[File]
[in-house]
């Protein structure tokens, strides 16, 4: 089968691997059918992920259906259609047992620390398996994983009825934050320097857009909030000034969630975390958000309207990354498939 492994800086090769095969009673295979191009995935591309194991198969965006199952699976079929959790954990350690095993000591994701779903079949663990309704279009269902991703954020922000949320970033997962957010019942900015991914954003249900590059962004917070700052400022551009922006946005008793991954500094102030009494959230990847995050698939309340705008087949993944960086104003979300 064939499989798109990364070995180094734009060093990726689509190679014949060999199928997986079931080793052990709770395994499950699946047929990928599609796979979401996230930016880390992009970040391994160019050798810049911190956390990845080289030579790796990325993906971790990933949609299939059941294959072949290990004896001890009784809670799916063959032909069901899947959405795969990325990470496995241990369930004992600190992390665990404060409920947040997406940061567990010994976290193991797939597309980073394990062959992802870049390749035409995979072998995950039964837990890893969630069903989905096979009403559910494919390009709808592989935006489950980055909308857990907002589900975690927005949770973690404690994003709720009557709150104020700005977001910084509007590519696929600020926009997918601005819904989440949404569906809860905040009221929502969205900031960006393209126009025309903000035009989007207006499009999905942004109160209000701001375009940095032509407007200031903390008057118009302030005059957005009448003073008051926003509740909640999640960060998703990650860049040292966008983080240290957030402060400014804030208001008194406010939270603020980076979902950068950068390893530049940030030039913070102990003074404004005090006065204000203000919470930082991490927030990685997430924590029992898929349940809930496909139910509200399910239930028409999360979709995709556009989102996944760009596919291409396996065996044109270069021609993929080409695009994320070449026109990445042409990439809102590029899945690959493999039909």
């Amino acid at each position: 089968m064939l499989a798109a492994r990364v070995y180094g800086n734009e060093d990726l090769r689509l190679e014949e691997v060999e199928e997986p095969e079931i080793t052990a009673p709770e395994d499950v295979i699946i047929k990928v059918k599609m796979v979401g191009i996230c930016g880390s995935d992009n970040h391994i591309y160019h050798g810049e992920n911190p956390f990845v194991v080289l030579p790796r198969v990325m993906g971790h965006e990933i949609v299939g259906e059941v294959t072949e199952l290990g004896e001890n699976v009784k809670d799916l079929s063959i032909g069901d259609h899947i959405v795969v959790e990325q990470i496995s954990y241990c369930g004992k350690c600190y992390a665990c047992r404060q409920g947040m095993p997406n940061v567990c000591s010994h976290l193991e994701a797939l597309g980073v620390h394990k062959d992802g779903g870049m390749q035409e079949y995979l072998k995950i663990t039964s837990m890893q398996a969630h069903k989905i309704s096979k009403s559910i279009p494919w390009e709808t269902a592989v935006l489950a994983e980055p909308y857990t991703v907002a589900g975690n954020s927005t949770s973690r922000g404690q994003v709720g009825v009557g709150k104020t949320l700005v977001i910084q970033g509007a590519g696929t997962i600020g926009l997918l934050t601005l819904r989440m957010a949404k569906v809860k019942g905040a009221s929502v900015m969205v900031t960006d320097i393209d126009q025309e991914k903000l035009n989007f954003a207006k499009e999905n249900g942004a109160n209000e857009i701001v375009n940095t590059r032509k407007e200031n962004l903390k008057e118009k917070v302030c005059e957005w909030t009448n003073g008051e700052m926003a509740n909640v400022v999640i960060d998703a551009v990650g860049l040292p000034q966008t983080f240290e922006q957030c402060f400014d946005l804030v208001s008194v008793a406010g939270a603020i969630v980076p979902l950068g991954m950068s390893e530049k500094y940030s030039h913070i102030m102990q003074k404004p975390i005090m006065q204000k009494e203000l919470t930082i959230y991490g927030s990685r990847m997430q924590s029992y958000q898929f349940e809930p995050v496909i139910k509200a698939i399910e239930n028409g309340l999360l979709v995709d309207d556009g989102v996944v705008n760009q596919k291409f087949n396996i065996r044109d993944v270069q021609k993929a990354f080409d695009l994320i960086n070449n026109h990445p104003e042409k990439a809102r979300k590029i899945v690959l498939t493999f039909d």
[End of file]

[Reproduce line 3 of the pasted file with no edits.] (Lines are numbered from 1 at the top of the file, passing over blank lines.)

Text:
């Amino acid at each position: 089968m064939l499989a798109a492994r990364v070995y180094g800086n734009e060093d990726l090769r689509l190679e014949e691997v060999e199928e997986p095969e079931i080793t052990a009673p709770e395994d499950v295979i699946i047929k990928v059918k599609m796979v979401g191009i996230c930016g880390s995935d992009n970040h391994i591309y160019h050798g810049e992920n911190p956390f990845v194991v080289l030579p790796r198969v990325m993906g971790h965006e990933i949609v299939g259906e059941v294959t072949e199952l290990g004896e001890n699976v009784k809670d799916l079929s063959i032909g069901d259609h899947i959405v795969v959790e990325q990470i496995s954990y241990c369930g004992k350690c600190y992390a665990c047992r404060q409920g947040m095993p997406n940061v567990c000591s010994h976290l193991e994701a797939l597309g980073v620390h394990k062959d992802g779903g870049m390749q035409e079949y995979l072998k995950i663990t039964s837990m890893q398996a969630h069903k989905i309704s096979k009403s559910i279009p494919w390009e709808t269902a592989v935006l489950a994983e980055p909308y857990t991703v907002a589900g975690n954020s927005t949770s973690r922000g404690q994003v709720g009825v009557g709150k104020t949320l700005v977001i910084q970033g509007a590519g696929t997962i600020g926009l997918l934050t601005l819904r989440m957010a949404k569906v809860k019942g905040a009221s929502v900015m969205v900031t960006d320097i393209d126009q025309e991914k903000l035009n989007f954003a207006k499009e999905n249900g942004a109160n209000e857009i701001v375009n940095t590059r032509k407007e200031n962004l903390k008057e118009k917070v302030c005059e957005w909030t009448n003073g008051e700052m926003a509740n909640v400022v999640i960060d998703a551009v990650g860049l040292p000034q966008t983080f240290e922006q957030c402060f400014d946005l804030v208001s008194v008793a406010g939270a603020i969630v980076p979902l950068g991954m950068s390893e530049k500094y940030s030039h913070i102030m102990q003074k404004p975390i005090m006065q204000k009494e203000l919470t930082i959230y991490g927030s990685r990847m997430q924590s029992y958000q898929f349940e809930p995050v496909i139910k509200a698939i399910e239930n028409g309340l999360l979709v995709d309207d556009g989102v996944v705008n760009q596919k291409f087949n396996i065996r044109d993944v270069q021609k993929a990354f080409d695009l994320i960086n070449n026109h990445p104003e042409k990439a809102r979300k590029i899945v690959l498939t493999f039909d």